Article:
The Vuelta is explosive and mountainous, writes Jack Houghton, who thinks that reliability of form might be the key factor
"Stage 12 probably claims Queen Stage status by ending on what is probably the most feared climb in professional cycling, the inhuman Alto de l'Angliru…"
What's the route like?
Like the Tour de France and Giro d'Italia, this year's Vuelta a Espana has been delayed. Unlike the other two Grand Tours, though, it's also been shortened, with the planned opening three stages in the Netherlands being omitted due to Covid-19 travel restrictions.
This leaves us with a hellish 18-stage route concentrated in the north of Spain that will terrify all but the sprightliest climbers.
The route is tough. By my reckoning, there are only four stages that can realistically be pencilled in for the sprinters. There is one individual time trial - 37km, but which ends with a 1.8km ramp with a gradient approaching 15% in places - and eight summit finishes.
There is no warm-up either, with the first three stages throwing General Classification contenders straight into the action, with three hilly days and two summit finishes.
Highlights abound on this Vuelta route.
Stage 6 - snow permitting - will see riders cross the border into France and attack the super-category Tourmalet, on a day with over 4,500m of ascending.
Stages 11 and 12 both look brutal, with the latter probably claiming Queen Stage status by ending on what is probably the most feared climb in professional cycling, the inhuman Alto de l'Angliru.
The time trial on Stage 13 is then followed by a few days of relative quiet, before Stage 17 sees a hard day culminating with a summit finish on a 10km climb: one last chance to reshuffle the standings in the race for La Roja.
It's the explosivity of this route that will provide the drama, though. Unlike the Giro, with multiple stages covering far in excess of 200km, not a single stage does so at the Vuelta, with the Angliru day, for example, a mere 110km.
Who are the favourites?
Last year's winner, Primoz Roglic (3.002/1), goes into this as favourite. He's certainly capable, but those odds look ludicrously short considering the season he's had. On fire from the resumption of racing in late-July, he carried his form through the Tour de France, only to be crushed on that now-infamous penultimate day by Tadej Pogacar. He seems to have bounced back from that disappointment, taking an unlikely win at Liege-Bastogne-Liege, but on a route that is not optimum for his talents, the value lies elsewhere.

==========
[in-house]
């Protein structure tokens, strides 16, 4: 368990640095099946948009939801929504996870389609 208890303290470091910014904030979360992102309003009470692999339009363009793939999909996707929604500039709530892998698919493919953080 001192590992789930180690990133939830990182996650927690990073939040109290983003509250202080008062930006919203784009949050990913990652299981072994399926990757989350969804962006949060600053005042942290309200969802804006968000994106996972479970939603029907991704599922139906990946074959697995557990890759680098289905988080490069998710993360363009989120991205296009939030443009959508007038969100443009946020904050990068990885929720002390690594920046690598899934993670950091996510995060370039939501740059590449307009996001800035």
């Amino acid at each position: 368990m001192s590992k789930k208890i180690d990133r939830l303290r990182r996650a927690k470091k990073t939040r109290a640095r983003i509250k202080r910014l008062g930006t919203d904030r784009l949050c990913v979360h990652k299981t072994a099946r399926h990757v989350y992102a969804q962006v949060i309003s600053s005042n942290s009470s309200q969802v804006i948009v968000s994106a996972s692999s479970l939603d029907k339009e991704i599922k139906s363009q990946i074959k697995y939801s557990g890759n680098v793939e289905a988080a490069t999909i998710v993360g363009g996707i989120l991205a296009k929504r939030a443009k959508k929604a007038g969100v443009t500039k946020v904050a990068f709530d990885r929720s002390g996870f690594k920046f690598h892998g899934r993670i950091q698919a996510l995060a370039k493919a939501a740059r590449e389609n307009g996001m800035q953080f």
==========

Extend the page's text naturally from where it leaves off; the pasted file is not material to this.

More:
Roglic's teammate, Tom Dumoulin (6.005/1), had a lower-key Tour de France, riding as a domestique, and so will likely come here fresher than many rivals. But whilst he's been showing some signs of a return to form, he still seems a shadow of his 2017 self, and, like Roglic, this route is not ideal for him.
Far better value is Richard Carapaz (10.009/1). Last year's Giro winner showed superb form towards the end of the Tour de France when released from domestique duties, and at barely over 60kg, this punchy rider should relish the nature of the Vuelta route.
Who are the most likely outsiders?
It feels strange to write a Grand Tour preview and include Chris Froome (23.0022/1) in this section, but then doubts remain over his form despite his heroic efforts to return from a near-fatal crash prior to last year's Dauphine. There is no doubting his ability and experience - and the peculiar nature of Vuelta stages has suited him in the past - but supporting him, even at long odds, is more an act of faith than judgement after his continued lacklustre form this season.
More interesting might be Sepp Kuss (26.0025/1) and Emanuel Buchmann (12.0011/1). Kuss was superb when riding in support of Roglic in the high mountains of France and, if he is given some freedom here, could be another young rider to surprise.
In this regard he is favoured over Alexander Vlasov (22.0021/1) who was touted prior to withdrawing from the Giro and is certainly talented, but probably lacking in the experience to win this.
Buchmann, meanwhile, was showing excellent form at the Dauphine before a crash on Stage 4 threw his tour participation into doubt. He eventually rode the Tour but was largely unseen. If he has been able to recover and regain his peak for the Vuelta, he could go close.
For a speculative interest at bigger odds, though, the choice is Enric Mas (18.0017/1). He was second behind Simon Yates at the Vuelta in 2018, was fifth in this year's Tour, and is one of the few riders in the race who starts it with any certainty around their form and intentions. These reasons alone make him a value bet.
Other riders could feature. Thibaut Pinot (18.0017/1) is on a rescue mission after yet another disastrous tour. Alejandro Valverde (18.0017/1) rides in his 14th Vuelta and will no doubt be prominent without winning. Guillaume Martin (70.0069/1) will show promise, which will evaporate in the third week. And Mikel Nieve (400.00399/1) will feature on some stages but will likely struggle for consistency.
What about the sprinters?
If you were a sprinter, would you turn up? Me neither.
Sam Bennett and Pascal Ackermann have, though, and should hold the four sprint stages between them. Despite his Tour de France successes, though, Bennett might be outgunned by Ackermann here.
*Odds correct at the time of writing
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Back Richard Carapaz @ 10.009/1
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